Best Buy Essentially Gives Up On Selling iPhone X Model Because It’s So Expensive

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Eric Lieberman Managing Editor
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Best Buy says it is ceasing some sales of Apple’s iPhone X and iPhone 8 because consumers have complained that the phones are too expensive when purchased outright.

Would-be customers got sticker shock when they saw Apple’s retail price of $999 and $1,149 for the two iPhone X configurations (64GB and 265GB) went up with Best Buy’s $100 premium to $1,099 and $1,249, according to Bloomberg.

Apple will likely take a huge hit from Best Buy’s decision to nix direct and immediate purchase of the mobile devices, due to the size of the partner company. The massive electronics retailer, though, will still sell all iPhone models through the installment plans offered by the carrier, which permits payments in segments and at future points in time.

The considerable difference in price is due to the fact that carriers pay retailers if they sell phones that are pre-set with the carrier’s wireless network.

Best Buy likely went through with the significant move because it went against their eponymous ethos of only having the best buys. For example, the corporation got a lot of flak from various directions, like Twitter and the media, for the apparently inordinate prices.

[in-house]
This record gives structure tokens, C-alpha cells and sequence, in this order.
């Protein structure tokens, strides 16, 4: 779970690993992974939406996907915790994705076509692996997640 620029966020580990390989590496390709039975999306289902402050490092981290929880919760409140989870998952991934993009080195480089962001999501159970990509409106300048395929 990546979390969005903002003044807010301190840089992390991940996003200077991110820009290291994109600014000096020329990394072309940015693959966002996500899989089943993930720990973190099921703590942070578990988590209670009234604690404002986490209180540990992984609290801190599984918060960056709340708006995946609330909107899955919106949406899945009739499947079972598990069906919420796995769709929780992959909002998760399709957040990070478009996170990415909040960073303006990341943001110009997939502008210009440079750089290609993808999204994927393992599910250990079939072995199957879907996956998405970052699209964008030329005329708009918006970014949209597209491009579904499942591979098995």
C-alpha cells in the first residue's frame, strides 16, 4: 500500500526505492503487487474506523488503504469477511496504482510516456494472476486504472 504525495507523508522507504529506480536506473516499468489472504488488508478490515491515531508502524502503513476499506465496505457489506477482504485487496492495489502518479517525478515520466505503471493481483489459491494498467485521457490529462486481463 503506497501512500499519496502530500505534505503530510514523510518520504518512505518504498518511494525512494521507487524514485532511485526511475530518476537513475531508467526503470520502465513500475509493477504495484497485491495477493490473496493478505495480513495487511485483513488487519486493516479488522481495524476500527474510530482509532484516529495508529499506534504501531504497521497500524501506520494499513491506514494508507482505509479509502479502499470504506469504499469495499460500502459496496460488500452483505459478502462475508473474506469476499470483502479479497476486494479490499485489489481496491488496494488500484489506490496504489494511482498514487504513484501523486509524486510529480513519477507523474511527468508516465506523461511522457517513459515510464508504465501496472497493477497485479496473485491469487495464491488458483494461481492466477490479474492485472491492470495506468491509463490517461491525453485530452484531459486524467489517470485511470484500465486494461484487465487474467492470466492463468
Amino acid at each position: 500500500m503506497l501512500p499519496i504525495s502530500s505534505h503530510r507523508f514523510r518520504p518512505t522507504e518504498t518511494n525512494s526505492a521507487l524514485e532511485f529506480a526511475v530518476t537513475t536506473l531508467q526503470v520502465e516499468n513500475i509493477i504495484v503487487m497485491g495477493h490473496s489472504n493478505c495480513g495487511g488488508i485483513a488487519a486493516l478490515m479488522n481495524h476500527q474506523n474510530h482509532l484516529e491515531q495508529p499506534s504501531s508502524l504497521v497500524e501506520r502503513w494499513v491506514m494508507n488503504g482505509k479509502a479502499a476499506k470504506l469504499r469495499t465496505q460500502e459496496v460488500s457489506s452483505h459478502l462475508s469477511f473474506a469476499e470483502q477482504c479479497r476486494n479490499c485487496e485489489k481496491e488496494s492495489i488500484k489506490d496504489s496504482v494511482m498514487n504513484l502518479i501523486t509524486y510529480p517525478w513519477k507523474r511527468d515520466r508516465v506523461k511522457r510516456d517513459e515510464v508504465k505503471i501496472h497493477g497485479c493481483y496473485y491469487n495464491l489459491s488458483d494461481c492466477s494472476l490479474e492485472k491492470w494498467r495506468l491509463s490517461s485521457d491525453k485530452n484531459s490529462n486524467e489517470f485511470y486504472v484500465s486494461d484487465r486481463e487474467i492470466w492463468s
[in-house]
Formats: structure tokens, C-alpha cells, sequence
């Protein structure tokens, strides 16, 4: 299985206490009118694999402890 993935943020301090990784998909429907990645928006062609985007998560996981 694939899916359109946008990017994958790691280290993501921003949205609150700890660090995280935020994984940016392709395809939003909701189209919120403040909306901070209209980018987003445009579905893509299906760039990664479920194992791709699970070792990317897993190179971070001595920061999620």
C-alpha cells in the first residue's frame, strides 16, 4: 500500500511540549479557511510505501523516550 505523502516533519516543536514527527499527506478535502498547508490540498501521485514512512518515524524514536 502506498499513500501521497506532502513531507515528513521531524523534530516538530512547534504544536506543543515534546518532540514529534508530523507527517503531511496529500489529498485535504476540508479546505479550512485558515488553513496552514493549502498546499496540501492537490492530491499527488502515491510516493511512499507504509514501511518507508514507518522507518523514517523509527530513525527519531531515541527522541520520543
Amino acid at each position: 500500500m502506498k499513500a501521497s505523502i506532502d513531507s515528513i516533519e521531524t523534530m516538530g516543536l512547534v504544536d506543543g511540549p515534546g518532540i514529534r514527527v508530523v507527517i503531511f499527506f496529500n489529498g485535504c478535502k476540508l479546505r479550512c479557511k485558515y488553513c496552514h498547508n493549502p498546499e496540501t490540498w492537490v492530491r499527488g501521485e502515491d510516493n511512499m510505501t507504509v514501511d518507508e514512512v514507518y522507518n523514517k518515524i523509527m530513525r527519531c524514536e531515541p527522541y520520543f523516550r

“Although there was clearly demand for the un-activated iPhone X, selling it that way cost more money, causing some confusion with our customers and noise in the media,” a Best Buy spokeswoman told Bloomberg. “That’s why we decided a few days ago to only sell the phone the traditional way, through installment billing plans.”

Apple did not respond to The Daily Caller News Foundation’s request for comment by publication. But Apple CEO Tim Cook said in September that the nearly $1,000 iPhone X is “a value price, actually” after being asked if it was too expensive for “the average American.”

While Apple offers the iPhone X for $1,000 upfront, the somewhat substantial increase in cost for some of Best Buy’s offerings likely wouldn’t change Cook’s perception from “value price” to too expensive. (RELATED: Accusations Against Apple Downgrading Technology Is Just One Of Many)

Best Buy’s choice could be another negative occurrence for Apple. A number of new products and services from the tech conglomerate have allegedly experienced technical issues, some even before hitting the shelves.

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